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    Pat shows family photos. She says several of her family members were gay, including her mother and brother. She talks about bars, the 557 and 217, with racially mixed clientele. She describes violence when straight men tried to dance with gay women. She mentions other favorite bars from the 1950s: the Chesterfield, the KittyCat, Club Coco, the 469. Pat describes her relationships, many of which involved "messing around on and off" for many years. She describes coming out to her mother at age 13, and talks about the "white girls from Canada" (lesbians) who were her mother's friends.
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    Side A: Pat and DJ discuss the characteristics of femme identity. The interviewers say they are looking to interview more femmes, which leads to a discussion of the names and locations of lesbians who were a part of the community in the 1940s. The interviewers also mention the difficulties of interviewing lesbians who have not come out. The group discusses why butches are more willing to talk. Pat talks about her time at the Good Shepherd home. There is a brief discussion about the role of lesbians in World War II.

    Cut off at 0:14:55

    Side B: The group continues their discussion of the interview process, including who is willing to talk and who is not, as well as who will use their names and who will not. There is more discussion about beatings. Pat tells of coming out to her mother. Her mother only worries about the violence Pat is subjected to, on account of being butch. There is a long discussion about the nature of breakups and their aftermath. The group discusses the role of third parties in most breakups and the way a butch or femme reacts to a breakup. The issue of "passing" comes up, and Pat talks about working as a cab driver and passing as a man. Often, the children of femmes did not know that their mothers' partners were actually women. The interview concludes with a description of the rules for asking other butches' girlfriends to dance, and the fights that sometimes ensued. This point in the discussion highlights the difference between the generation of the interviewees and the generation of the interviewers.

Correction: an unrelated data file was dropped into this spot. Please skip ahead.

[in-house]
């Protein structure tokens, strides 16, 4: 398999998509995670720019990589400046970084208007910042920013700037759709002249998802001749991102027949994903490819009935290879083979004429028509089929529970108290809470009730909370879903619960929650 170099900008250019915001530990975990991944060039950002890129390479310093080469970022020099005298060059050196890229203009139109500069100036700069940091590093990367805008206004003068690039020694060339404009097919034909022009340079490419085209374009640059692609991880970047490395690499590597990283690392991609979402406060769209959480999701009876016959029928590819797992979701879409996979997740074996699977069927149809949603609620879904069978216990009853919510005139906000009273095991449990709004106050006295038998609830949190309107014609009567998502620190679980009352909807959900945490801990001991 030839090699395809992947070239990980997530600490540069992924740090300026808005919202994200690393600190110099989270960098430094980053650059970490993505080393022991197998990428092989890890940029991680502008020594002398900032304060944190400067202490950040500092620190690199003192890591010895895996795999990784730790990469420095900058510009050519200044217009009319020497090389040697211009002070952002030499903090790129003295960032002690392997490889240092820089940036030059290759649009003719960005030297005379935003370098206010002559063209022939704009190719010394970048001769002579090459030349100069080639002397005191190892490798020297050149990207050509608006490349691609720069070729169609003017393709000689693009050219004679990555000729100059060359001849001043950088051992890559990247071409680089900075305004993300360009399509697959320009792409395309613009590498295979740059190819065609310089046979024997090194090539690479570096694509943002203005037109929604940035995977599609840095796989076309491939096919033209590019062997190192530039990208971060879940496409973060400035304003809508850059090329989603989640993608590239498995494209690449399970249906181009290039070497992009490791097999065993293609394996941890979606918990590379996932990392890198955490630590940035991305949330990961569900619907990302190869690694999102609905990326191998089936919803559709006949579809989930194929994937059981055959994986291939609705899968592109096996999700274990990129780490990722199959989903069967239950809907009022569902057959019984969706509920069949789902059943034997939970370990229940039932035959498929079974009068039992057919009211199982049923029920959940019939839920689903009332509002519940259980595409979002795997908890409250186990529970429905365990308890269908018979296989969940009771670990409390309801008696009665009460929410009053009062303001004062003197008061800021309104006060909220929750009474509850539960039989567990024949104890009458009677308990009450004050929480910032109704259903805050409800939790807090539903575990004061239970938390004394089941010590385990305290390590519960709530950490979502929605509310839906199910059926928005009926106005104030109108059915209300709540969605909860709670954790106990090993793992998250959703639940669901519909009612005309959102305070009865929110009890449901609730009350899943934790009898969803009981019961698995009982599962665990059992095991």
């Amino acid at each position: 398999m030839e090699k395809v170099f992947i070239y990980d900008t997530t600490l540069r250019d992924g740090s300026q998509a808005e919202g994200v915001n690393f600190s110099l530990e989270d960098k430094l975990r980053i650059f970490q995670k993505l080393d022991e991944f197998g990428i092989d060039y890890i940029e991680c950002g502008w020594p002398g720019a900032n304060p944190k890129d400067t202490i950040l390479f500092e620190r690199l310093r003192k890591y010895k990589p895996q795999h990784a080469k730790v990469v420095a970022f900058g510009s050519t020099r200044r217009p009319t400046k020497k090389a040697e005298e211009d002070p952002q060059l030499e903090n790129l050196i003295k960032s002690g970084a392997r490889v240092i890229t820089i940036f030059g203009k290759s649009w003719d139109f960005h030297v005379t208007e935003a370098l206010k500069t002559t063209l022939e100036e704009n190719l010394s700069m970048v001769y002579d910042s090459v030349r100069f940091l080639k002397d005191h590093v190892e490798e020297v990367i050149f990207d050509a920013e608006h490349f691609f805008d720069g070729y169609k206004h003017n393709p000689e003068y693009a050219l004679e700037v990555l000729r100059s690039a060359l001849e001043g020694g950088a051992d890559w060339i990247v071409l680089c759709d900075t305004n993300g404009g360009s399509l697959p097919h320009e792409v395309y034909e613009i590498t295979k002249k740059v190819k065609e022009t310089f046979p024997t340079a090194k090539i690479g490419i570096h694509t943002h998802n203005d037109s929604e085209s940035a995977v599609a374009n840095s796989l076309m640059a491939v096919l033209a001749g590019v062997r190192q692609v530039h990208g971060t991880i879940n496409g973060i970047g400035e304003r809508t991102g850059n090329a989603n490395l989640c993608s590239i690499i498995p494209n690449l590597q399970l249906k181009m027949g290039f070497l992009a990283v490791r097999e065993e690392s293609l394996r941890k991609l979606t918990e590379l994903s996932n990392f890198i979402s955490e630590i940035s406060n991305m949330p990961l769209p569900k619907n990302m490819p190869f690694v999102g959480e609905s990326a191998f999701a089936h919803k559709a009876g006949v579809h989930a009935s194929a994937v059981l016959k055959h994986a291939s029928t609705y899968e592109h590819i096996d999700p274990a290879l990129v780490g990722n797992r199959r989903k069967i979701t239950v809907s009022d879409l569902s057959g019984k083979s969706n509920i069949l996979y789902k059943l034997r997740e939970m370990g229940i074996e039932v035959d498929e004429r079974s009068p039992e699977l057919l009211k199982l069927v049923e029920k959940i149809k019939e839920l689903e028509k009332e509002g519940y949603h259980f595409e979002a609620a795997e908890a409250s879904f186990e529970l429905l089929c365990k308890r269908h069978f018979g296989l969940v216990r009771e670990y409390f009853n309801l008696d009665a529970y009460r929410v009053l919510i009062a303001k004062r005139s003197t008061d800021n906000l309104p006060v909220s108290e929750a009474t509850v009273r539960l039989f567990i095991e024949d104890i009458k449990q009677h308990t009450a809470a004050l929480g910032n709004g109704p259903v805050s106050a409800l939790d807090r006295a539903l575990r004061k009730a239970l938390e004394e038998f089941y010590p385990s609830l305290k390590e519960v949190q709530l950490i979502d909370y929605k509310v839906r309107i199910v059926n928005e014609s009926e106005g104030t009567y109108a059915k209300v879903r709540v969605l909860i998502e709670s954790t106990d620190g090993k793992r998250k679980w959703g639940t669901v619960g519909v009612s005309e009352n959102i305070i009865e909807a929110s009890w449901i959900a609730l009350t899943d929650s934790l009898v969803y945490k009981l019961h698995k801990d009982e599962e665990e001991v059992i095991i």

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    Side A: Pat and DJ continue the discussion of relationships during the 1950s from tape cassette SPW457. The two women discuss aspects of how to make relationships long-lasting and the importance or lack thereof of sexual intimacy in relationships. Both Pat and DJ discuss personal opinions related to intimacy in relationships, particularly in long-term relationships. The discussion then turns to types of attraction and intimacy.

    Side B: Pat and DJ continue to discuss relationships during the 1950s and talk about reasons for breaking up. The discussion revolves around the importance of taking care of a woman and being able to satisfy her needs. The two women discuss the negative stigma of cheating. The discussion turns to take pride in a partner and the importance of her appearance and physical presence. Pat and DJ also talk about the presence of violence during relationships in the 1950s, listing insecurity between partners as the main reason. The two women speak specifically of violence in bars as a result of talking to another woman’s lady or challenging femmes in relationships to talk to other women. They discuss how much of this behavior was learned from lesbian role models of the 1940s.